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Abstract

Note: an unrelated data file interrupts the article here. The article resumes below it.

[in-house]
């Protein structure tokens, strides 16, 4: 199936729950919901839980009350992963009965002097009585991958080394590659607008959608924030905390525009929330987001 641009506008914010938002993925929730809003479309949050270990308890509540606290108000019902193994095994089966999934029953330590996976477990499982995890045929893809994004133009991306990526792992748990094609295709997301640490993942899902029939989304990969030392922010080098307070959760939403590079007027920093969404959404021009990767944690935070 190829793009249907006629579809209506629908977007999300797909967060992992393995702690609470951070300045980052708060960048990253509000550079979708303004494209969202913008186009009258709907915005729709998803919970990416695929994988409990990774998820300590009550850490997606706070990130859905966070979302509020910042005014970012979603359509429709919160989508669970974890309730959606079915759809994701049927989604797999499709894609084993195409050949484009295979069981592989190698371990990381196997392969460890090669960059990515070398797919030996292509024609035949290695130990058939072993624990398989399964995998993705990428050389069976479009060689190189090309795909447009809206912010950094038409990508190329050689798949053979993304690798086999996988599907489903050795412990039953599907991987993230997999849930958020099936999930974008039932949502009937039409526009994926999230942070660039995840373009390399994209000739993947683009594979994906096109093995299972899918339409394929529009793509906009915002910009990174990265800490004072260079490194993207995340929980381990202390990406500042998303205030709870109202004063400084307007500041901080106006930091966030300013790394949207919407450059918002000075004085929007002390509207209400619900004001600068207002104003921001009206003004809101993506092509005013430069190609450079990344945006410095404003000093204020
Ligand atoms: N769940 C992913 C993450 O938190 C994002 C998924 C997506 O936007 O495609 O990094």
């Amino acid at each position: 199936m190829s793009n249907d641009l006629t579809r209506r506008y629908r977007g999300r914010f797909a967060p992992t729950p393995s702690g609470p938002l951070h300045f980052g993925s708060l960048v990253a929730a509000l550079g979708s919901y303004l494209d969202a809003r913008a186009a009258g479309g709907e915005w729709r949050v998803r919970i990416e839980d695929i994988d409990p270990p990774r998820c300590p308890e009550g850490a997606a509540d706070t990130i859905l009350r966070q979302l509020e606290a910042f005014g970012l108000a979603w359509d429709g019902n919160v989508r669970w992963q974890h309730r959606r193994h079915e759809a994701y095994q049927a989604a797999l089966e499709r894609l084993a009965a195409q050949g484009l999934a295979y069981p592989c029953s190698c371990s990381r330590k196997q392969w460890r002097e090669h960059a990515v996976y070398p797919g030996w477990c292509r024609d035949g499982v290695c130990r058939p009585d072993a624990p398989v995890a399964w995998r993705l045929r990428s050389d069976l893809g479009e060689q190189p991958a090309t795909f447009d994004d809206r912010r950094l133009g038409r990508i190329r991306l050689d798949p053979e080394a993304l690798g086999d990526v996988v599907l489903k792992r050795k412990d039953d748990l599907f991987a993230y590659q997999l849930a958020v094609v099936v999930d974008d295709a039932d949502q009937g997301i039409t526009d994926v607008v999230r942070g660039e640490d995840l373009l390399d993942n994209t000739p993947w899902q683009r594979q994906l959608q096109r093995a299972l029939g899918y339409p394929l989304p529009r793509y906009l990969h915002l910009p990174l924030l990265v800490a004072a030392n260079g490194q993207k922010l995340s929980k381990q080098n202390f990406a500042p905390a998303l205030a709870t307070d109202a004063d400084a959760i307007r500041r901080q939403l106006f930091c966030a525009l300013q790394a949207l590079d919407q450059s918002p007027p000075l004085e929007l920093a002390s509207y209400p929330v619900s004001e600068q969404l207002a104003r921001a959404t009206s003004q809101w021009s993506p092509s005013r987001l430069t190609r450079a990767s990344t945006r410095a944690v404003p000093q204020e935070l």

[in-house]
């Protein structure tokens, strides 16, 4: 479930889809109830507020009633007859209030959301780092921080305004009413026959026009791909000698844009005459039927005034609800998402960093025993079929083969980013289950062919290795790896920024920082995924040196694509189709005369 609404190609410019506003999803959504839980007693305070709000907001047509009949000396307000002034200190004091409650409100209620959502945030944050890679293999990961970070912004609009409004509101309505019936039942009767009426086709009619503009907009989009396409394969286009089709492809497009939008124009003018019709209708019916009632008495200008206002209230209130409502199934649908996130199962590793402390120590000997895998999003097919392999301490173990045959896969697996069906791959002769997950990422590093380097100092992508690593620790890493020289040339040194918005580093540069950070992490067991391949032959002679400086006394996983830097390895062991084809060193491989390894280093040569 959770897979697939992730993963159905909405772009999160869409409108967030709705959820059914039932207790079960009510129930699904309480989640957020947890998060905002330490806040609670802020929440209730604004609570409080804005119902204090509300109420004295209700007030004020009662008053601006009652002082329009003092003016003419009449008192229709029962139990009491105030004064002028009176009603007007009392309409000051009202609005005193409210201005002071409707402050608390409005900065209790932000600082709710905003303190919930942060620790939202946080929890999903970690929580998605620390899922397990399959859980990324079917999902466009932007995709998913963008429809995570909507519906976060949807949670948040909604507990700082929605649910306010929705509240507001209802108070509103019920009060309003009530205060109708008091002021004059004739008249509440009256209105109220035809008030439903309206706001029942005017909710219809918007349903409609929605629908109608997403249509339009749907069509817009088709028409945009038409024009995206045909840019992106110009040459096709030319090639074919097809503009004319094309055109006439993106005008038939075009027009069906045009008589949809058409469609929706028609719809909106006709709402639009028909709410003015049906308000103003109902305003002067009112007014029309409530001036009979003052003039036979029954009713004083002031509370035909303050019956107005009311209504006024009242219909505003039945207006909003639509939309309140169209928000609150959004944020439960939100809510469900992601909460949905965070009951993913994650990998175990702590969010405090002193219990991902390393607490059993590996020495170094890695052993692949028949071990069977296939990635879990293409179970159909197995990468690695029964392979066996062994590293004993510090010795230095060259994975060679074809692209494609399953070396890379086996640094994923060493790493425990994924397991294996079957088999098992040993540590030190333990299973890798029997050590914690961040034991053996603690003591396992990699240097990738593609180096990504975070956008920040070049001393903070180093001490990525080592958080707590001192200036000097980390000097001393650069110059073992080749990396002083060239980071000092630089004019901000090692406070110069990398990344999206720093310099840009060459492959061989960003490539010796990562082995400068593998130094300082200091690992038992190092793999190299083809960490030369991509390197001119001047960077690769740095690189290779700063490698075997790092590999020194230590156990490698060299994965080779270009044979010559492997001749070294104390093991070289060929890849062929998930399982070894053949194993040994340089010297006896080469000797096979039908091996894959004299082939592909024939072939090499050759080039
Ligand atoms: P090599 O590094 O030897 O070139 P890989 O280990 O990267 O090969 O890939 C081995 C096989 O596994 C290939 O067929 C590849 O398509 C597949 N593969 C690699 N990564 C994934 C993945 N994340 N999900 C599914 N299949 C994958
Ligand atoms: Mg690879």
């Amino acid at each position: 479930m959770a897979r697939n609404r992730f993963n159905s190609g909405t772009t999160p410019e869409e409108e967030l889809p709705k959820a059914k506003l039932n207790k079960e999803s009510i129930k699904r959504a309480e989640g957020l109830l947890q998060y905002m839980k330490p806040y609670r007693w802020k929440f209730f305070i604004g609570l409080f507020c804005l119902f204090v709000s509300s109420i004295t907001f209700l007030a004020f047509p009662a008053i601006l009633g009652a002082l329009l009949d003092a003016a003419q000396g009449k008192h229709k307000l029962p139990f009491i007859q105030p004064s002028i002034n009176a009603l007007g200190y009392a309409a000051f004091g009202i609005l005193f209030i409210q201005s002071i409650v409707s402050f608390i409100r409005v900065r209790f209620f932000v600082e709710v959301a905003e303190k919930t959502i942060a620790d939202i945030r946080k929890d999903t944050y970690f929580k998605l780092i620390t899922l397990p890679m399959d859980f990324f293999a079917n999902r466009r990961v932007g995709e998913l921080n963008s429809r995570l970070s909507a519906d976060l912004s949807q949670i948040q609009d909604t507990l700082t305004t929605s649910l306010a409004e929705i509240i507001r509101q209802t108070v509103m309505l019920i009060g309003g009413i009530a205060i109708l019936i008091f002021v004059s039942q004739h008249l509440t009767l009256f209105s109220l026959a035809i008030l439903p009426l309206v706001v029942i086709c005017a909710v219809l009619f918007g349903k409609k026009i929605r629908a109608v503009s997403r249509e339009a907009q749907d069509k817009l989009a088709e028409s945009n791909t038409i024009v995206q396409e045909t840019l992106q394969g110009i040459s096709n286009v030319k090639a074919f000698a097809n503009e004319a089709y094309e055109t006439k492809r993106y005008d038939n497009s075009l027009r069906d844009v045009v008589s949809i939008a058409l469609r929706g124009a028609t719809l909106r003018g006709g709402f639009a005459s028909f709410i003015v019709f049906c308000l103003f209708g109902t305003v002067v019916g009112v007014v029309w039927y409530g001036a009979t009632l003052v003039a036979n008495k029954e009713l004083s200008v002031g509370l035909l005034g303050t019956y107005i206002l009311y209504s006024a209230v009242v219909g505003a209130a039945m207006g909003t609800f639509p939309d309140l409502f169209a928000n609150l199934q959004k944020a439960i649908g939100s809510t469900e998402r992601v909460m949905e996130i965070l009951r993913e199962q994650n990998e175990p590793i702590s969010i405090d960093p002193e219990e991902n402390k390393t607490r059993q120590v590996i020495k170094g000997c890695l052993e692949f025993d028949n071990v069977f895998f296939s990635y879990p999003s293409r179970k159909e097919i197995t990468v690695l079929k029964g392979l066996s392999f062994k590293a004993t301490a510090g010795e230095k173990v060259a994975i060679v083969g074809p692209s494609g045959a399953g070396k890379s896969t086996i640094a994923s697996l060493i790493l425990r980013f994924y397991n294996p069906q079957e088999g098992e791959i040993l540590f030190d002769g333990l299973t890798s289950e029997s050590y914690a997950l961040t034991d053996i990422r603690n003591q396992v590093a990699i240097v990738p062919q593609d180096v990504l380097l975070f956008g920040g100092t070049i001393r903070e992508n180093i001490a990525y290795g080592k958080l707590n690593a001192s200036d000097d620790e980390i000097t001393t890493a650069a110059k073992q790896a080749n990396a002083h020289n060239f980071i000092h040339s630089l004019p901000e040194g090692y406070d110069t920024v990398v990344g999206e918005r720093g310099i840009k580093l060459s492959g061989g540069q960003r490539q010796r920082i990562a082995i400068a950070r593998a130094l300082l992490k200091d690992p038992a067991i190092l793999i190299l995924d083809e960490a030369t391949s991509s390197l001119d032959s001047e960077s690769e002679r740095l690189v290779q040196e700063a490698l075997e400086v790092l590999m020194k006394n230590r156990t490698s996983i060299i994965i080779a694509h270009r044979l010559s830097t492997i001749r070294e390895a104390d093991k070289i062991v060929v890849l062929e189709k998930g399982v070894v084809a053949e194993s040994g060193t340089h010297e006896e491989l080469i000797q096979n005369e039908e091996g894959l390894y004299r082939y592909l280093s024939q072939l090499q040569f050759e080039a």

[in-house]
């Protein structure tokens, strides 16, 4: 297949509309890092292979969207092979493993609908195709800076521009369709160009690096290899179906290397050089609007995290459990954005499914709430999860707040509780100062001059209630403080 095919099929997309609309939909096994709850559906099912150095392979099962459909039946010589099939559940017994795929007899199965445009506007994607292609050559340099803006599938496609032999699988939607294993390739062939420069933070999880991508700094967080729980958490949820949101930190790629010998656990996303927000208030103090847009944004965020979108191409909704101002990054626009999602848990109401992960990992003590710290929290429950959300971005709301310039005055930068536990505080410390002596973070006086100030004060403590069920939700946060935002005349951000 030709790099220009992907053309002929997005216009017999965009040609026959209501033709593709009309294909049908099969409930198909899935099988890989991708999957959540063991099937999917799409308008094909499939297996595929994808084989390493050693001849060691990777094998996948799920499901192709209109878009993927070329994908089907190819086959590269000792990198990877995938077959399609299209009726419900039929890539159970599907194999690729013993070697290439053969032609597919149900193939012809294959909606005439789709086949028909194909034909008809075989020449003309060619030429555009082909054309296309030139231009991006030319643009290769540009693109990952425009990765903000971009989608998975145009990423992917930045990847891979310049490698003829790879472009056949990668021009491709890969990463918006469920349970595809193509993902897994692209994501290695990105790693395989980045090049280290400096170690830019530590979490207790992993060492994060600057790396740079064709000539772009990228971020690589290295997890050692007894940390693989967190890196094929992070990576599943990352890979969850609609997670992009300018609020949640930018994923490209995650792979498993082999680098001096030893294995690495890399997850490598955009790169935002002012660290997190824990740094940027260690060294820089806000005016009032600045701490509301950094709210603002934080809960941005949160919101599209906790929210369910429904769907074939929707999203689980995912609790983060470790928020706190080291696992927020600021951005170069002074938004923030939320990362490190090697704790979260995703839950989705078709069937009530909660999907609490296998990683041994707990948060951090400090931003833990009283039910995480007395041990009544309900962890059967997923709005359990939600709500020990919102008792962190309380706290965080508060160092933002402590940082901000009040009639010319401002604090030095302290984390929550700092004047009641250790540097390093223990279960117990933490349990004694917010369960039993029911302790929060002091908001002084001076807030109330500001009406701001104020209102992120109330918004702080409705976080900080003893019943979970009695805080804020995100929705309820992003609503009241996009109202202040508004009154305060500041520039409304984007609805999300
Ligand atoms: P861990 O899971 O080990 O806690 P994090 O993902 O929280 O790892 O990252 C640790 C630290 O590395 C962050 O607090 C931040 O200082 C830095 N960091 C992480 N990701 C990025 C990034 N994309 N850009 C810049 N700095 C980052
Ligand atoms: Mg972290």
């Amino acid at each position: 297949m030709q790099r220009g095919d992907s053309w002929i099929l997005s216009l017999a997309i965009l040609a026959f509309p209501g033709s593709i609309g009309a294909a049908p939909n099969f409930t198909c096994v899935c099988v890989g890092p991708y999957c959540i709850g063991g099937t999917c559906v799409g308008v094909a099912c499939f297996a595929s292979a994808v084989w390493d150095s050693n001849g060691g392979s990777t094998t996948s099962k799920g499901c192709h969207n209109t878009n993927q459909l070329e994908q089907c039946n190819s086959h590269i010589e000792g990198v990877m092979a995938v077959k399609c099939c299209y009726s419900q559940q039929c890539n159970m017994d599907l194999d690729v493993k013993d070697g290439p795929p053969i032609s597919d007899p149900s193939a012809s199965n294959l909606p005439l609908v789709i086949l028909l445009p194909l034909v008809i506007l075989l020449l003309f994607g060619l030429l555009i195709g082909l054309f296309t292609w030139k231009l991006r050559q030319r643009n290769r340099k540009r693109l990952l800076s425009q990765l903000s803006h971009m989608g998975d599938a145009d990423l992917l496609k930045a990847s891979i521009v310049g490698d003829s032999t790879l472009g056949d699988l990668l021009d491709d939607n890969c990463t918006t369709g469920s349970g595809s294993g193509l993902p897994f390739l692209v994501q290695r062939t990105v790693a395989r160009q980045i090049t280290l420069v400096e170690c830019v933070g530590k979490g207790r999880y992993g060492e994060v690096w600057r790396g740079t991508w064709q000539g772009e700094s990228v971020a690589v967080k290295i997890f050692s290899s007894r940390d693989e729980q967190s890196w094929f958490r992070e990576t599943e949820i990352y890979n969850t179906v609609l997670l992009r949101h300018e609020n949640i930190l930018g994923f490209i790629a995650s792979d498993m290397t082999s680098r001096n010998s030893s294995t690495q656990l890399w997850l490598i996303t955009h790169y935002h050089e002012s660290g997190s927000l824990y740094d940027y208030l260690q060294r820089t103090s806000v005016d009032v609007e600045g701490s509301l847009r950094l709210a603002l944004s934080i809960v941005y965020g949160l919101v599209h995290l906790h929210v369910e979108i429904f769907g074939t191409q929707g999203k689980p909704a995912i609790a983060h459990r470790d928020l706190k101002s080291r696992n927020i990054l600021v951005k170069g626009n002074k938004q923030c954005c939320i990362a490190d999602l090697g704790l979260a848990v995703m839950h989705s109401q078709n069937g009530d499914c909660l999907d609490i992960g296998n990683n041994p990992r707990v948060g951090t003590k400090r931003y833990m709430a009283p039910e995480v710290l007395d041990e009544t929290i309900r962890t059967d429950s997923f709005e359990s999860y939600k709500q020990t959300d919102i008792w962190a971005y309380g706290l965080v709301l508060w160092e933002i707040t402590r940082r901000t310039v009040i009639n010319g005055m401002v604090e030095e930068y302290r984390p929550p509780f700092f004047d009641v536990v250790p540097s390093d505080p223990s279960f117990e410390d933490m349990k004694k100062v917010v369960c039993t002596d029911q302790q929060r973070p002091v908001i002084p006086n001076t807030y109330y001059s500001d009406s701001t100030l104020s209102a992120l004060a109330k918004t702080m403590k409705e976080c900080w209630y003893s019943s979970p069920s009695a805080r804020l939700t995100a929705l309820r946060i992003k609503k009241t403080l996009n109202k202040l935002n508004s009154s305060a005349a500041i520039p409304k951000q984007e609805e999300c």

Low density rural sprawl, or exurban development, results in significant negative impacts on wildlife including birds. We describe the results of a decade of field studies to document the response of birds and other taxa to exurban development in the Park. We have investigated: the size of the ecological impact zone associated with exurban houses and roads in the Adirondacks, the characteristics of avian communities before and after residential construction, whether exurban development alters the health of individual birds, whether the ecological context of the development regulates the intensity of its impacts, and how individual land ethics and land use decisions, operating with a regional land use context, shape human impacts on biological communities. We briefly describe these studies and draw conclusions across them to provide insight into the state of the birds in the exurban Adirondacks. Broadly, we find that: the size of the impact resulting from exurban development can exceed its physical footprint significantly, changes in avian communities associated with exurban development do not appear to be driven solely by the associated road network, these changes can be very rapid and are consistent across some taxa and ecosystems, predation pressure may be a key mechanism, the attraction effect of exurban development may be stronger than the deterrent effect, and the most prevalent pattern of change is one of simplification of avian communities. Neotropical migrants may be a particularly sensitive group in the Adirondacks.

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